DALEVILLE, Ind. — A lawyer for two Indiana online charter schools accused of inflating their enrollments says they have essentially shut down and need money to help students transfer since state funding has been cut off.
Attorney Mary Jane Lapointe also is arguing that Indiana Virtual School and Indiana Virtual Pathways Academy didn't inflate enrollment figures, despite state audit findings that prompted the funding halt . The state Department of Education is seeking to recover more than $47 million from the schools.
The superintendent of the two online schools, Percy Clark, other administrators and nearly 40 teachers may have received their final paycheck last week.
"I believe, outside of Dr. Clark, we have no staff right now," Lapointe said Monday night at a meeting of the Daleville School Board, which authorized both schools under state law.
Lapointe asked the Daleville board for up to $50,000 a month so the online schools can pay a vendor and staff to produce student transcripts, which are needed for them to receive course credits at other schools.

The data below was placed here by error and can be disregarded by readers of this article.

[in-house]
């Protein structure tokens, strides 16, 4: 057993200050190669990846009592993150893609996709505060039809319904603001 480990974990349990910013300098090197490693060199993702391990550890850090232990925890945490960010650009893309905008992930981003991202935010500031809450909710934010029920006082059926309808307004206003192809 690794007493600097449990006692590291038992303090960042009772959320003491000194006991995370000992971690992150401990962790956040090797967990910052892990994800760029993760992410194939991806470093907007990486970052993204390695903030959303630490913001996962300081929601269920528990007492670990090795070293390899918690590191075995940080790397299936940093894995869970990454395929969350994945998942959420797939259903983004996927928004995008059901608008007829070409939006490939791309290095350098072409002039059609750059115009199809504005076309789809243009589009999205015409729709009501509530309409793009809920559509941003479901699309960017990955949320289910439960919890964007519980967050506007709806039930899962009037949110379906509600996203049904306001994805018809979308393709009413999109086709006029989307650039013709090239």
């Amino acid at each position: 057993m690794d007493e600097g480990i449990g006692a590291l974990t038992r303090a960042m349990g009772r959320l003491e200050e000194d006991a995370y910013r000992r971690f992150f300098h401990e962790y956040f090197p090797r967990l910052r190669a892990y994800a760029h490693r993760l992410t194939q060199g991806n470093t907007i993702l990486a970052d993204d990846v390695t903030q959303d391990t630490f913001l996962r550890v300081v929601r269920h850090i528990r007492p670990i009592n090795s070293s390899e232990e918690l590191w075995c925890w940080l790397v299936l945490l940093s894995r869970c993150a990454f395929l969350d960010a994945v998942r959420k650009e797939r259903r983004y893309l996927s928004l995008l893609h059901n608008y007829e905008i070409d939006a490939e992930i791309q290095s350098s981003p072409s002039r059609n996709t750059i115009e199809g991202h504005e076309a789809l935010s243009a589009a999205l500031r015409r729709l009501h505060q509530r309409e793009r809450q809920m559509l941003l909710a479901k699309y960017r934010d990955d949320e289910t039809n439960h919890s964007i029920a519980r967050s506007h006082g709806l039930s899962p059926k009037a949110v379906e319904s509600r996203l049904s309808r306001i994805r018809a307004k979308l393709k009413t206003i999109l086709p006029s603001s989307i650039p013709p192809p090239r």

She spoke during a hearing ahead of a next week expected vote by the Daleville board to revoke the online schools' operating charters. A state audit found that more than half of the schools' some 7,000 students weren't active in any classes for at least six months during the 2017 calendar year.
Lapointe argued the board is acting too quickly on charter revocation. She gave board members new documents created by the schools' enrollment vendor, blaming the enrollment dispute on the differences between virtual and traditional schools.
"There were no overpayments. In fact, there were no miscalculations. None," Lapointe told the board. "In fact, there were always more students enrolled then they were getting paid for."
Daleville Superintendent Paul Garrison said Lapointe didn't offer any understandable explanation.
"Our information came directly from state reports that the two virtual schools turned into the Department of Education," Garrison said.
The final audit results will go to the state attorney general's office to possibly seek money from the schools and to county prosecutors if suspected criminal wrongdoing is found. The Indiana investigation comes as similar enrollment inflation cases have happened in Ohio, Oklahoma and California.
Becky and Brad Gregory said their daughter was transferring from Indiana Virtual School to Muncie Central High School, but the online school's transcript vendor wouldn't provide her records because it hadn't been paid. They have little hope their daughter will receive credit for the five semesters of work, much of it advanced placement, that she completed the online school.
"Indiana Virtual was in it for the money. It's obvious they got caught and are trying to wiggle out of it," Brad Gregory said. "I don't see why they would keep giving them money."